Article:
Review: Touching Melody by RaShelle Workman


Pub. Date: May 14th, 2013
Publisher: All Night Reads
Format: ebook
161 pages

When Maddie Martin sees two men leaving her house, one her best friend Kyle Hadley’s police officer father, the other man with a gun, she would never have believed that she would find her parents shot to death inside. Forced by her strict Aunt and Uncle to keep quiet about Hadley’s involvement, Maddie becomes reclusive. She throws herself into music, becoming an accomplished pianist, earning a full scholarship to the University of Bellam Springs. As devastating as it was to lose her parents, never hearing from Kyle after the murders hurts her more, and makes her believe that he is just as bad a person as his father. What Maddie and Kyle don’t know is that her Aunt and Uncle intercepted all of letters Kyle wrote, in an attempt to keep the two apart.

At Bellam Springs, Maddie and Kyle are reunited. Maddie is surprised by how strongly she is drawn back to Kyle, given how firmly she believes that he is not a
good person. Kyle similarly doesn’t know how to act around the girl who has, in his mind, rebuffed him for years, but who he knows he still loves. Forced to play a piano duet for the Winter Gala, Maddie and Kyle are pushed back together. They are forced to face the lingering feelings that had for each other as children, work through their resentments, learn to work together, and ultimately fight for their lives, against a threat trying to keep them permanently apart.

Touching Melody has elements of romance, suspense and mystery, which was maybe more than it could handle.  There was so much going on in the storyline, that at times it was fairly hard to follow. The novel moves from one event to another in a speed that leaves your head spinning. As someone who appreciates more of the slow reveals, and the moments of “I never would have seen that coming, but it makes complete sense” in a mystery - where you as the reader mentally work to figure out what is going on, and then you are rewarded with the answer – I was fairly disappointed. The quick pace of the narrative and the way that the story moved from one event to the other, with the answers just being given, the bad guys unmasked, and the mystery revealed, without their being a chance for the reader to answer any of these questions on their own, didn’t allowed me to connect to the story or the characters in any worthwhile way.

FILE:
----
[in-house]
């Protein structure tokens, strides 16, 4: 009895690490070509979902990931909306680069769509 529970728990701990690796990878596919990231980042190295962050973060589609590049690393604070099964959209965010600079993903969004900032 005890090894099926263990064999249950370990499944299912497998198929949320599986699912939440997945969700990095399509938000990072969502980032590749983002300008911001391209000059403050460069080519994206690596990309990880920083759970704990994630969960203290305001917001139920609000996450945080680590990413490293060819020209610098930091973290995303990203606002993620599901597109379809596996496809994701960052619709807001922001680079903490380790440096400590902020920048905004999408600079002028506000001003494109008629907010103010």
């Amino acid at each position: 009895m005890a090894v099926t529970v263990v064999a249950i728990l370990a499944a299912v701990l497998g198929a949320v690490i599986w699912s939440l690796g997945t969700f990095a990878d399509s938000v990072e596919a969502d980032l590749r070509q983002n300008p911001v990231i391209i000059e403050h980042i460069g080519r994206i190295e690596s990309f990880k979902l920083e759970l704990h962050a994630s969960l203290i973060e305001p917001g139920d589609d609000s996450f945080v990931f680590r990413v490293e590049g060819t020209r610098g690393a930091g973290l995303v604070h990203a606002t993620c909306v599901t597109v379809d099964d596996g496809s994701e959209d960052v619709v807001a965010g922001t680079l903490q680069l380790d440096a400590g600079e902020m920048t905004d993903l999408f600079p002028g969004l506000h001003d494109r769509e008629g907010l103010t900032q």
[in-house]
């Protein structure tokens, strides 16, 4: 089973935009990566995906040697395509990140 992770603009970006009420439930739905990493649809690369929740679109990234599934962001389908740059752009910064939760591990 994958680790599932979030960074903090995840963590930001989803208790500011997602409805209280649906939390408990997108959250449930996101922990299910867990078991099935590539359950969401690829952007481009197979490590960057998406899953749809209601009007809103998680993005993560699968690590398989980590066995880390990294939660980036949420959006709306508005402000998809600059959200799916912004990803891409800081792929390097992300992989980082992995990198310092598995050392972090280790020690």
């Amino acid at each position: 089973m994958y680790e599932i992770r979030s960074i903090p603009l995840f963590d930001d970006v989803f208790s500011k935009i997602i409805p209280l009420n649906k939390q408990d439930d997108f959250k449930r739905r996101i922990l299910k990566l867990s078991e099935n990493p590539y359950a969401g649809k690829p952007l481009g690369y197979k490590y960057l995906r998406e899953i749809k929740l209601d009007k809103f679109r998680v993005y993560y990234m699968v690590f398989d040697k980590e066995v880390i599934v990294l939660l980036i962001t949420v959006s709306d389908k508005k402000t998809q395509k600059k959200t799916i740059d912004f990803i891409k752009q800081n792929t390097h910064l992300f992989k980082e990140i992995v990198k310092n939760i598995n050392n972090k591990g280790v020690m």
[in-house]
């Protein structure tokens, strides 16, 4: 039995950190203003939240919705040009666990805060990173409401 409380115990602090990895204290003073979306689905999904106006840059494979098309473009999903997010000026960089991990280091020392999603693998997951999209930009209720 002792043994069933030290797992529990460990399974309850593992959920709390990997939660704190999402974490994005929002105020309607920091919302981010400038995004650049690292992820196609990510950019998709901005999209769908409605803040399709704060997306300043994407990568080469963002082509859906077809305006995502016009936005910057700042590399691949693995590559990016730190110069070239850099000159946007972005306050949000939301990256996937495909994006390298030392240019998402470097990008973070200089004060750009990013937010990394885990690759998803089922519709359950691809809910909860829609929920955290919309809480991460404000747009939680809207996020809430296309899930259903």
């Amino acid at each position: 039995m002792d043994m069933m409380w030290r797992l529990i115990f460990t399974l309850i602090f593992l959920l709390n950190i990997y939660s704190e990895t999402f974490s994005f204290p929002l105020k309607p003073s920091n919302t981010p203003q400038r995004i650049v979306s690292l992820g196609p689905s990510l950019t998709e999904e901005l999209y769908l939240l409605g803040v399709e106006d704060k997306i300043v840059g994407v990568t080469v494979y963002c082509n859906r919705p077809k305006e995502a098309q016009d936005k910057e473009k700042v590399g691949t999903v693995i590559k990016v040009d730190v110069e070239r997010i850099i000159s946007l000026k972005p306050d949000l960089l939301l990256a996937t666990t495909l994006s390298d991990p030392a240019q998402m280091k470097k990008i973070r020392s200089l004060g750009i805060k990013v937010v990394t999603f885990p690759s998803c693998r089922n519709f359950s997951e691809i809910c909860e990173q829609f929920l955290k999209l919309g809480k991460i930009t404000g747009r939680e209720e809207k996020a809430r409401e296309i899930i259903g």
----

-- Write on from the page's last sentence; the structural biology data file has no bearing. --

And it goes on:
My biggest problem with how the novel fragmented was how such little explanation went into some of the biggest story elements. The fact that Maddie and Kyle for instance both become accomplished piano players, when neither played piano as children, really didn’t make sense to me. I would have like more background into how and why they were led to the piano after Maddie’s parents are killed, because the piano element in the story as is, seemed to just be an arbitrary means of forcing the two together. Especially disappointing considering the piano element was one of the biggest draws for me to the novel. The character of Gina, Maddie’s roommate, similarly only seemed to be used as a vessel into the drug storyline, and only then because she used drugs. Just as the reader got really interested and invested in her story, she disappears completely. The biggest leap for me was the drug ring. I could not believe that a huge drug ring could exist in a town, where an undercover FBI presence was warranted, yet, until Maddie link to the drug ring is revealed, the ring as a whole is never alluded to or mentioned (aside from Gina doing drugs which in no way conveys the magnitude of the apparent drug presence in the town).

Another effect of the quick pacing was how little the reader really gets to understand the characters. Maddie is in therapy and has been since her parents were killed. Yet, how she (or anyone else) works through emotions or struggles (besides using drugs), and how they are feeling (aside from being attracted to someone) is barely alluded to. Instead, Maddie frequently faints or passes out instead of handling situations maturely. Also, the length of time it took for Maddie and Kyle to actually have a conversation about the past, especially considering they have been forced to work together on their piano duet, and considering their behavior clearly shows that their idea of the other person was wrong - Kyle’s not a bad guy like his dad, and Maddie clearly wants to talk/ communicate with Kyle - was frustratingly astounding and completely unrealistic to me.

The synopsis of this story was intriguing, and gave the impression that Touching Melody was taking New Adult in a different direction, past just a romance. I feel like there was potential in the story, but the quick pacing, disjointedness between events and lack of really insight into characters and their feelings or decisions, ultimately made me completely uninterested.  


Rating 2.5/10

** I received a copy of this book from the publisher to read and honestly review. I was in no way compensated.